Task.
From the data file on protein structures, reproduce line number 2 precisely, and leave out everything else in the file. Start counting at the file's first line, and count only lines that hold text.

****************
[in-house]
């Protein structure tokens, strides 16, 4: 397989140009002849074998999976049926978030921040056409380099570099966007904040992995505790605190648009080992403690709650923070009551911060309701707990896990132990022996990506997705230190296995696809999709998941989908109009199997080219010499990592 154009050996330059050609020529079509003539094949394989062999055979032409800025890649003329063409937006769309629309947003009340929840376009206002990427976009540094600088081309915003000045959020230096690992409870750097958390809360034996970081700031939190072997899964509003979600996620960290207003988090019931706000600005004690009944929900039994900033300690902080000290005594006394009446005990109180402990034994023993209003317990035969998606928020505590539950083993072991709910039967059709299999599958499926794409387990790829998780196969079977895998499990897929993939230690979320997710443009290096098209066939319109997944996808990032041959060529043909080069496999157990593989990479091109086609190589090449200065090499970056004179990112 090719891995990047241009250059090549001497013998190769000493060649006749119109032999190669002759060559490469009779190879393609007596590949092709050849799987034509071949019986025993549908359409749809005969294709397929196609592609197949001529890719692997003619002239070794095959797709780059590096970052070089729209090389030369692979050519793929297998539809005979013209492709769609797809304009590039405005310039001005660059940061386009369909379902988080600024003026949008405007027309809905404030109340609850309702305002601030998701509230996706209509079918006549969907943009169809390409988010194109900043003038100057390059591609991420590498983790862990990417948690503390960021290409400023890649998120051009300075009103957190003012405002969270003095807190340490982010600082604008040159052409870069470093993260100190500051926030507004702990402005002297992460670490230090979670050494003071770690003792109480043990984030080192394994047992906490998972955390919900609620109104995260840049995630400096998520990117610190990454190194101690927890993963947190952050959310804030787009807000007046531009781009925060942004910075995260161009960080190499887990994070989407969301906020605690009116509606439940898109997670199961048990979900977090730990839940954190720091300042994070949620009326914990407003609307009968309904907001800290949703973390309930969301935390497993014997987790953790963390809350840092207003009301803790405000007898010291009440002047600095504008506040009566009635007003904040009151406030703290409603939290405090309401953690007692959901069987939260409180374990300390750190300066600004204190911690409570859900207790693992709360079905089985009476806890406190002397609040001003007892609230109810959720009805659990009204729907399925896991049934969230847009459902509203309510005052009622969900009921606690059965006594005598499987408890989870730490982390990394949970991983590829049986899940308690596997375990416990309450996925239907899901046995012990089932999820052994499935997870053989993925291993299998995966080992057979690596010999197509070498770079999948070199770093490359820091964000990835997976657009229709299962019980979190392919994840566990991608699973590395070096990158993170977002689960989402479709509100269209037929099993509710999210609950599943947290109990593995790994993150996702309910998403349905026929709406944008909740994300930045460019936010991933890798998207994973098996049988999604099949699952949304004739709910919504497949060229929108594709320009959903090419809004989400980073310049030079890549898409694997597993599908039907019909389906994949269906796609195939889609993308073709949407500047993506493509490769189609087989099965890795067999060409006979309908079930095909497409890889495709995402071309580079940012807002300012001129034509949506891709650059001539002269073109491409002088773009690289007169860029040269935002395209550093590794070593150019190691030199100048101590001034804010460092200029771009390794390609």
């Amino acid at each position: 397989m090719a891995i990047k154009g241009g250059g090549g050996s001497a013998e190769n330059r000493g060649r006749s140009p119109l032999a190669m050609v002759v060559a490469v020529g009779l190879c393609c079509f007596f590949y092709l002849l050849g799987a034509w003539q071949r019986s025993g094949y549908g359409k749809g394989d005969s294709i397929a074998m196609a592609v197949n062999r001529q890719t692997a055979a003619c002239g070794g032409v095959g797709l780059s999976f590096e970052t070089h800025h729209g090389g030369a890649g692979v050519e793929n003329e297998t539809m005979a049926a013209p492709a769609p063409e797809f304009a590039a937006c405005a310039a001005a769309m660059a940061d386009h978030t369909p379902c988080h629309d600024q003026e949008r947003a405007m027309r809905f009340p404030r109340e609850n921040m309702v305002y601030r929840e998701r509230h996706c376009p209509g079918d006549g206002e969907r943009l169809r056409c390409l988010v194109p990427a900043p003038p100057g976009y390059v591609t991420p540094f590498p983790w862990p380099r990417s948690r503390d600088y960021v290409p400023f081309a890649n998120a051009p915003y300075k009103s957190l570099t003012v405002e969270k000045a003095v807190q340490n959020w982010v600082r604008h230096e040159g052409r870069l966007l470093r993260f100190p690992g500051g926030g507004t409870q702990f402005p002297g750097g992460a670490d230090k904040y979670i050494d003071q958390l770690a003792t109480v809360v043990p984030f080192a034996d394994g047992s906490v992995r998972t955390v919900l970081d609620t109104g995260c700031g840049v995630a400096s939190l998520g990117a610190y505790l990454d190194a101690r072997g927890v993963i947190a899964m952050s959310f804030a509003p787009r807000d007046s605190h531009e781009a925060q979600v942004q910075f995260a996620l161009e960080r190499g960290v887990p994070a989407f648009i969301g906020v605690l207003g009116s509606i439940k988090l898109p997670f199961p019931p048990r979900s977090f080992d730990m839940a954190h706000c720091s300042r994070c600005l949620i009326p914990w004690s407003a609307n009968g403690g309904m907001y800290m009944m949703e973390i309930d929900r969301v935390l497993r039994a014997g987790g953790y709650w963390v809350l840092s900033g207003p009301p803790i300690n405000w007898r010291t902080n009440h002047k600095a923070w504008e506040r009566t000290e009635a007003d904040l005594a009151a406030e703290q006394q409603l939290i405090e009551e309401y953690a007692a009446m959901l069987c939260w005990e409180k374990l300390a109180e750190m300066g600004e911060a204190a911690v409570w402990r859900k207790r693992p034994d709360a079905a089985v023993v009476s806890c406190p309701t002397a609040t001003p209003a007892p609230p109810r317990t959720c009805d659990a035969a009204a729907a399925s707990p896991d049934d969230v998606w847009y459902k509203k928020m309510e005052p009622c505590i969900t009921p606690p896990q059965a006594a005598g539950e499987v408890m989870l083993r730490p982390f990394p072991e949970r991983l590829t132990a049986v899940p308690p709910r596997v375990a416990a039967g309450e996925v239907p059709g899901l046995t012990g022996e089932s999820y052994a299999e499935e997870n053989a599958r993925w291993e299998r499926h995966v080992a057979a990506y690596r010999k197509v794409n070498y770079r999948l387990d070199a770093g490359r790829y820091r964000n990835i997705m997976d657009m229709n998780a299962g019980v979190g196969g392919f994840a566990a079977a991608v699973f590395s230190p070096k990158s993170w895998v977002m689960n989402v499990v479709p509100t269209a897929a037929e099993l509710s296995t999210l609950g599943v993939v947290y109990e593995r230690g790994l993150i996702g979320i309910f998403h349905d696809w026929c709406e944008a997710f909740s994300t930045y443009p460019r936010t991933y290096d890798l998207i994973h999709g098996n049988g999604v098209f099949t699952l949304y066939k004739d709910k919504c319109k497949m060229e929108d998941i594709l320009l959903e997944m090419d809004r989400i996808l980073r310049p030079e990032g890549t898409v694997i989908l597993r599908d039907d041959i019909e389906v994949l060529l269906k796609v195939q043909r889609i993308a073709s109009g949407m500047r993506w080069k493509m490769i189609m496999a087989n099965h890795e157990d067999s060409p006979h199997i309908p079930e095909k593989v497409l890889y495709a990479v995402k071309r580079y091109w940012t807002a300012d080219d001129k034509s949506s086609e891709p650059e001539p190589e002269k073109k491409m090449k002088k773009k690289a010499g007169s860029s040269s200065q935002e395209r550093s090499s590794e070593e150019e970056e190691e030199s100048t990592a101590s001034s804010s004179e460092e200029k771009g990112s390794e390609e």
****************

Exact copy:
């Protein structure tokens, strides 16, 4: 397989140009002849074998999976049926978030921040056409380099570099966007904040992995505790605190648009080992403690709650923070009551911060309701707990896990132990022996990506997705230190296995696809999709998941989908109009199997080219010499990592 154009050996330059050609020529079509003539094949394989062999055979032409800025890649003329063409937006769309629309947003009340929840376009206002990427976009540094600088081309915003000045959020230096690992409870750097958390809360034996970081700031939190072997899964509003979600996620960290207003988090019931706000600005004690009944929900039994900033300690902080000290005594006394009446005990109180402990034994023993209003317990035969998606928020505590539950083993072991709910039967059709299999599958499926794409387990790829998780196969079977895998499990897929993939230690979320997710443009290096098209066939319109997944996808990032041959060529043909080069496999157990593989990479091109086609190589090449200065090499970056004179990112 090719891995990047241009250059090549001497013998190769000493060649006749119109032999190669002759060559490469009779190879393609007596590949092709050849799987034509071949019986025993549908359409749809005969294709397929196609592609197949001529890719692997003619002239070794095959797709780059590096970052070089729209090389030369692979050519793929297998539809005979013209492709769609797809304009590039405005310039001005660059940061386009369909379902988080600024003026949008405007027309809905404030109340609850309702305002601030998701509230996706209509079918006549969907943009169809390409988010194109900043003038100057390059591609991420590498983790862990990417948690503390960021290409400023890649998120051009300075009103957190003012405002969270003095807190340490982010600082604008040159052409870069470093993260100190500051926030507004702990402005002297992460670490230090979670050494003071770690003792109480043990984030080192394994047992906490998972955390919900609620109104995260840049995630400096998520990117610190990454190194101690927890993963947190952050959310804030787009807000007046531009781009925060942004910075995260161009960080190499887990994070989407969301906020605690009116509606439940898109997670199961048990979900977090730990839940954190720091300042994070949620009326914990407003609307009968309904907001800290949703973390309930969301935390497993014997987790953790963390809350840092207003009301803790405000007898010291009440002047600095504008506040009566009635007003904040009151406030703290409603939290405090309401953690007692959901069987939260409180374990300390750190300066600004204190911690409570859900207790693992709360079905089985009476806890406190002397609040001003007892609230109810959720009805659990009204729907399925896991049934969230847009459902509203309510005052009622969900009921606690059965006594005598499987408890989870730490982390990394949970991983590829049986899940308690596997375990416990309450996925239907899901046995012990089932999820052994499935997870053989993925291993299998995966080992057979690596010999197509070498770079999948070199770093490359820091964000990835997976657009229709299962019980979190392919994840566990991608699973590395070096990158993170977002689960989402479709509100269209037929099993509710999210609950599943947290109990593995790994993150996702309910998403349905026929709406944008909740994300930045460019936010991933890798998207994973098996049988999604099949699952949304004739709910919504497949060229929108594709320009959903090419809004989400980073310049030079890549898409694997597993599908039907019909389906994949269906796609195939889609993308073709949407500047993506493509490769189609087989099965890795067999060409006979309908079930095909497409890889495709995402071309580079940012807002300012001129034509949506891709650059001539002269073109491409002088773009690289007169860029040269935002395209550093590794070593150019190691030199100048101590001034804010460092200029771009390794390609």